Maybe you’re not looking to shop for physical items. Maybe you’re looking to travel. There are several places that now accept Bitcoin. You can sometimes buy gift cards above to hotels and airlines, of course. Or you could book a whole trip with two very popular services: Expedia or CheapAir. Or you could even go with a travel site built with Bitcoin in mind: BTCTrip.

Or, if you’re more into trying to invest your Bitcoin instead, there are several opportunities. You could go for slow growth by investing in the liquidity of an exchange and receive a variable interest rate at Magnr. You could invest in loans with a higher risk and reward ratio at either BitBond or BTCJam.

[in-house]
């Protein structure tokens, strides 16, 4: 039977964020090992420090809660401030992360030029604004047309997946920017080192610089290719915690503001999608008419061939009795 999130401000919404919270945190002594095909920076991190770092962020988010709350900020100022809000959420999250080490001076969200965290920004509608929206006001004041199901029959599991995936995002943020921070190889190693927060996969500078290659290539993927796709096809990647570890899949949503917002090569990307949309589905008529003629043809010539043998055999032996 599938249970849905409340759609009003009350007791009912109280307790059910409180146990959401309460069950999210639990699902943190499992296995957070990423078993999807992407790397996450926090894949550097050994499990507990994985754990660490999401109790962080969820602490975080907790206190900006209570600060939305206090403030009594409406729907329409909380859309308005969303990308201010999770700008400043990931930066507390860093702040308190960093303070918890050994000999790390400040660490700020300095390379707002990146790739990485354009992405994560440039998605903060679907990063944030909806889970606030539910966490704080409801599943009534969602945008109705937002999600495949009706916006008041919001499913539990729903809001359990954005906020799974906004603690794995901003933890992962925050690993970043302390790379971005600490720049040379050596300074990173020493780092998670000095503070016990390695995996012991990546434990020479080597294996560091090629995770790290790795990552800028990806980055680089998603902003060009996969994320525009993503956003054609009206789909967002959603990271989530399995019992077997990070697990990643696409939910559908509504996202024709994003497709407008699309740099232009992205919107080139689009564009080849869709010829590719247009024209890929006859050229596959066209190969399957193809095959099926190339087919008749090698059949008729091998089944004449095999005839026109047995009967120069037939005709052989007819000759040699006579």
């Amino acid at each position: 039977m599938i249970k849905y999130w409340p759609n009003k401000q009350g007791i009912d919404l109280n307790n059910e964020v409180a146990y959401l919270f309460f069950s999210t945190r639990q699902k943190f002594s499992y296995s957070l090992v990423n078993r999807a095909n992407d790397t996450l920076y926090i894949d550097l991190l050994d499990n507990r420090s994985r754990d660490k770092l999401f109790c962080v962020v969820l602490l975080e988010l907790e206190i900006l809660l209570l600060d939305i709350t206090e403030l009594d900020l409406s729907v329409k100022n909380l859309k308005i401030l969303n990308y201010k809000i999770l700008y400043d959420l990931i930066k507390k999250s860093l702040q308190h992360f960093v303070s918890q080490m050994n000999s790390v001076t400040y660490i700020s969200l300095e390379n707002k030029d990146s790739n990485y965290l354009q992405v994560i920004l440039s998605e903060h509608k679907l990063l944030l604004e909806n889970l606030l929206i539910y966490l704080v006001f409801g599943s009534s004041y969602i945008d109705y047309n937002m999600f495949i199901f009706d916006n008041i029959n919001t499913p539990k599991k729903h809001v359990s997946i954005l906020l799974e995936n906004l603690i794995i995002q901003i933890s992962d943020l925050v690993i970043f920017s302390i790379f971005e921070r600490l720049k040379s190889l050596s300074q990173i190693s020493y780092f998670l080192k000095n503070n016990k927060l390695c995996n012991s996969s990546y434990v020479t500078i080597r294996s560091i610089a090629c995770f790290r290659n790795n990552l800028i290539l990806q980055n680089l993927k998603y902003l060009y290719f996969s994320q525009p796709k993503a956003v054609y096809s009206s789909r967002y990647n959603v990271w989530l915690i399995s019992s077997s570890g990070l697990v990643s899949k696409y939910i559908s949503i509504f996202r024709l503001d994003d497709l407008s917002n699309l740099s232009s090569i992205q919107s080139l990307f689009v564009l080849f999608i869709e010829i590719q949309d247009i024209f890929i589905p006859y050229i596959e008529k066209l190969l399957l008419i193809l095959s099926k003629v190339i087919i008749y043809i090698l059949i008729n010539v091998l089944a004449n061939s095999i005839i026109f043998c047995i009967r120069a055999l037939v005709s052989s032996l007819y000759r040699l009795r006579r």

Another form of investment is Cloud Mining. The mining scene has gotten very competitive. Solo miners are a thing of the past. Pool mining has even gotten tough. Large scale mining operations are now the big players. Some of these operations allow you to invest and receive a portion of the returns. A couple examples are Eobot and Minergate, but there are many others out there.

And then there’s always gambling, which is really no different than high risk investing. But it’s investing in something where the house has an edge. One of the more popular ways to gamble Bitcoin is virtual dice rolling. There are lots of examples out there of this, but two I regularly visit are Rollin and Primedice. If you’re looking for something with a bit more of a casino feel, you can check out Bitcasino.